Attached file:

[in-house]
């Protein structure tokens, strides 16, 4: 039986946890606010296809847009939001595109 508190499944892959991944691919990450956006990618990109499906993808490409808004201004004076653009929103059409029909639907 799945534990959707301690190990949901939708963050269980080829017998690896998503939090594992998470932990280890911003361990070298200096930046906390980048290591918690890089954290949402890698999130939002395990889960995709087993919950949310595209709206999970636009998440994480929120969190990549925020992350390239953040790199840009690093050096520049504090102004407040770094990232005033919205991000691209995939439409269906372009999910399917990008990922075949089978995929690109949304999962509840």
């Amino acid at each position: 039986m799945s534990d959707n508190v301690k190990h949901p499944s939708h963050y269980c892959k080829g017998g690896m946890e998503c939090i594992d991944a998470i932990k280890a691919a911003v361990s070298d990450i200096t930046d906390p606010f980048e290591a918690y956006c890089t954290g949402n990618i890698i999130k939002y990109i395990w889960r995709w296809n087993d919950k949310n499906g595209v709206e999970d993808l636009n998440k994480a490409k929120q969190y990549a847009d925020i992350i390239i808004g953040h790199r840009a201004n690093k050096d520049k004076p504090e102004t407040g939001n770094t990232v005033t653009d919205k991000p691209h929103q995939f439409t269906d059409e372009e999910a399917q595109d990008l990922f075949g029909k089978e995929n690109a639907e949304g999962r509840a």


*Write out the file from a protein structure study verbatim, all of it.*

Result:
[in-house]
């Protein structure tokens, strides 16, 4: 039986946890606010296809847009939001595109 508190499944892959991944691919990450956006990618990109499906993808490409808004201004004076653009929103059409029909639907 799945534990959707301690190990949901939708963050269980080829017998690896998503939090594992998470932990280890911003361990070298200096930046906390980048290591918690890089954290949402890698999130939002395990889960995709087993919950949310595209709206999970636009998440994480929120969190990549925020992350390239953040790199840009690093050096520049504090102004407040770094990232005033919205991000691209995939439409269906372009999910399917990008990922075949089978995929690109949304999962509840």
């Amino acid at each position: 039986m799945s534990d959707n508190v301690k190990h949901p499944s939708h963050y269980c892959k080829g017998g690896m946890e998503c939090i594992d991944a998470i932990k280890a691919a911003v361990s070298d990450i200096t930046d906390p606010f980048e290591a918690y956006c890089t954290g949402n990618i890698i999130k939002y990109i395990w889960r995709w296809n087993d919950k949310n499906g595209v709206e999970d993808l636009n998440k994480a490409k929120q969190y990549a847009d925020i992350i390239i808004g953040h790199r840009a201004n690093k050096d520049k004076p504090e102004t407040g939001n770094t990232v005033t653009d919205k991000p691209h929103q995939f439409t269906d059409e372009e999910a399917q595109d990008l990922f075949g029909k089978e995929n690109a639907e949304g999962r509840a």